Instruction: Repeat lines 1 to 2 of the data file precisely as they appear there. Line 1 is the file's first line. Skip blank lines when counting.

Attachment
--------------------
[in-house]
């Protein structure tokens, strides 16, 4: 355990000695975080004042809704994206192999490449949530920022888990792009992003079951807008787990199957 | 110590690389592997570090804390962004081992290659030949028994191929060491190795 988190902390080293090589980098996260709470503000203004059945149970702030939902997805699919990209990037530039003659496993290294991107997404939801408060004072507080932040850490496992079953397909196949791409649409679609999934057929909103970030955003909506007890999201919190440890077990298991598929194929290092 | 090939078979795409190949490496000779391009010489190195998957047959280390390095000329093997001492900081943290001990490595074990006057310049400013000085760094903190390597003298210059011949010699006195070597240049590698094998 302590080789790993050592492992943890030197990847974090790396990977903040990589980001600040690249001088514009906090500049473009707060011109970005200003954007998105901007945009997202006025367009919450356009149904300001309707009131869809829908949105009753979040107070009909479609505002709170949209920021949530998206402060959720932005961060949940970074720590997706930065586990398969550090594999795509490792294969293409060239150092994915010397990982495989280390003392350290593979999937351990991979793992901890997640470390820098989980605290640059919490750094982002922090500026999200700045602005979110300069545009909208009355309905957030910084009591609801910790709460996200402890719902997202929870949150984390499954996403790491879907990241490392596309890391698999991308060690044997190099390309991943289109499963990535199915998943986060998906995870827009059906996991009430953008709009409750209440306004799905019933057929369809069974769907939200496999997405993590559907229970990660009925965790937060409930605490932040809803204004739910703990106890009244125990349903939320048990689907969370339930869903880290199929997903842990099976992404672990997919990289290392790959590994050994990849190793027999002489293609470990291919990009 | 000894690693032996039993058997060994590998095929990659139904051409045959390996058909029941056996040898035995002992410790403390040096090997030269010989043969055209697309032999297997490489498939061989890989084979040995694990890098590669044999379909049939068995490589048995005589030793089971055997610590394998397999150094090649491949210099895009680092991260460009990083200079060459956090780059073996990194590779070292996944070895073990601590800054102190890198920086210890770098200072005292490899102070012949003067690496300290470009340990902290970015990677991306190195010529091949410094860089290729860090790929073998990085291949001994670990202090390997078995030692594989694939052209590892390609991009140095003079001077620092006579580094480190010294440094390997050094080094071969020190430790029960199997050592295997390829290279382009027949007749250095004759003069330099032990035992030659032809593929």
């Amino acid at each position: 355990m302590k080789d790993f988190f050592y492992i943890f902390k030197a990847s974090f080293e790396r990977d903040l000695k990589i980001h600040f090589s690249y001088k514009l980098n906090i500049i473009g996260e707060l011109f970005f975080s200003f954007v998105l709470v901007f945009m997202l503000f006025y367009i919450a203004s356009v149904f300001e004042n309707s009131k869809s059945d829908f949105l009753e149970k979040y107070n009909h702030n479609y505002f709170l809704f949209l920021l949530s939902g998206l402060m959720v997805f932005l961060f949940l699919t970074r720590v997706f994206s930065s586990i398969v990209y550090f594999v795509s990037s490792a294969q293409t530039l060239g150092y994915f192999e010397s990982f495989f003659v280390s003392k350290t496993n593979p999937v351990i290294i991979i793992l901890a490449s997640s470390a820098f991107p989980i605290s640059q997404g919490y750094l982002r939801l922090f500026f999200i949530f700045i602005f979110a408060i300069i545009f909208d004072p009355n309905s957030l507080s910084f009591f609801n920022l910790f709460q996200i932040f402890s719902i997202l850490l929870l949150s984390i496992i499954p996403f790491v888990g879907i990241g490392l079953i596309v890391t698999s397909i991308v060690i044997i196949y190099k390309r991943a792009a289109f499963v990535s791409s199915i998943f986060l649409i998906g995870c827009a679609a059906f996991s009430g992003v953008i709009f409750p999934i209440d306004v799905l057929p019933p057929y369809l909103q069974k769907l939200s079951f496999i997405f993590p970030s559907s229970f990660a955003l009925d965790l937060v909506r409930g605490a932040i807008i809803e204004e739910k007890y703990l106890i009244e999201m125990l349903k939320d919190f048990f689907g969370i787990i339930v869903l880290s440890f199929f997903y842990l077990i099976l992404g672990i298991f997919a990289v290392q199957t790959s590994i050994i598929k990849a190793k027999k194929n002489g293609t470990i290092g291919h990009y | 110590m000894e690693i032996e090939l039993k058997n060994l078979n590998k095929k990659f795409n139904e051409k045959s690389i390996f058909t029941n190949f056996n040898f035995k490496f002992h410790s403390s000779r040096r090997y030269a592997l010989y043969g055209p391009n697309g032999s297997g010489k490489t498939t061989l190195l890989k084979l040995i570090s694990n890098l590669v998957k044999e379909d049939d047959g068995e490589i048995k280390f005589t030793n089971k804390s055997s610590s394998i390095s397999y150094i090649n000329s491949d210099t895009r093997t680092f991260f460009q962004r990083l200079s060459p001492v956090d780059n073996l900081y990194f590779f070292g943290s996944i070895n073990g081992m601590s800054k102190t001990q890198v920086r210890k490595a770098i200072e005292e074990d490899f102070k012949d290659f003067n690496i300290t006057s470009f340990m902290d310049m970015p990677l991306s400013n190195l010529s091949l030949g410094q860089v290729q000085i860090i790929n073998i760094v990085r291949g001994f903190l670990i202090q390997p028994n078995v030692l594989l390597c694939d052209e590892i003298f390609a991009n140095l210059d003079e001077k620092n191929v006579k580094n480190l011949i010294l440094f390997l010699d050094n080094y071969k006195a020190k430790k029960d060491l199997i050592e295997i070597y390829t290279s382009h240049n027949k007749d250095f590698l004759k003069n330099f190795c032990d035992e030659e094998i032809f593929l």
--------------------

[in-house]
């Protein structure tokens, strides 16, 4: 355990000695975080004042809704994206192999490449949530920022888990792009992003079951807008787990199957 | 110590690389592997570090804390962004081992290659030949028994191929060491190795 988190902390080293090589980098996260709470503000203004059945149970702030939902997805699919990209990037530039003659496993290294991107997404939801408060004072507080932040850490496992079953397909196949791409649409679609999934057929909103970030955003909506007890999201919190440890077990298991598929194929290092 | 090939078979795409190949490496000779391009010489190195998957047959280390390095000329093997001492900081943290001990490595074990006057310049400013000085760094903190390597003298210059011949010699006195070597240049590698094998 302590080789790993050592492992943890030197990847974090790396990977903040990589980001600040690249001088514009906090500049473009707060011109970005200003954007998105901007945009997202006025367009919450356009149904300001309707009131869809829908949105009753979040107070009909479609505002709170949209920021949530998206402060959720932005961060949940970074720590997706930065586990398969550090594999795509490792294969293409060239150092994915010397990982495989280390003392350290593979999937351990991979793992901890997640470390820098989980605290640059919490750094982002922090500026999200700045602005979110300069545009909208009355309905957030910084009591609801910790709460996200402890719902997202929870949150984390499954996403790491879907990241490392596309890391698999991308060690044997190099390309991943289109499963990535199915998943986060998906995870827009059906996991009430953008709009409750209440306004799905019933057929369809069974769907939200496999997405993590559907229970990660009925965790937060409930605490932040809803204004739910703990106890009244125990349903939320048990689907969370339930869903880290199929997903842990099976992404672990997919990289290392790959590994050994990849190793027999002489293609470990291919990009 | 000894690693032996039993058997060994590998095929990659139904051409045959390996058909029941056996040898035995002992410790403390040096090997030269010989043969055209697309032999297997490489498939061989890989084979040995694990890098590669044999379909049939068995490589048995005589030793089971055997610590394998397999150094090649491949210099895009680092991260460009990083200079060459956090780059073996990194590779070292996944070895073990601590800054102190890198920086210890770098200072005292490899102070012949003067690496300290470009340990902290970015990677991306190195010529091949410094860089290729860090790929073998990085291949001994670990202090390997078995030692594989694939052209590892390609991009140095003079001077620092006579580094480190010294440094390997050094080094071969020190430790029960199997050592295997390829290279382009027949007749250095004759003069330099032990035992030659032809593929």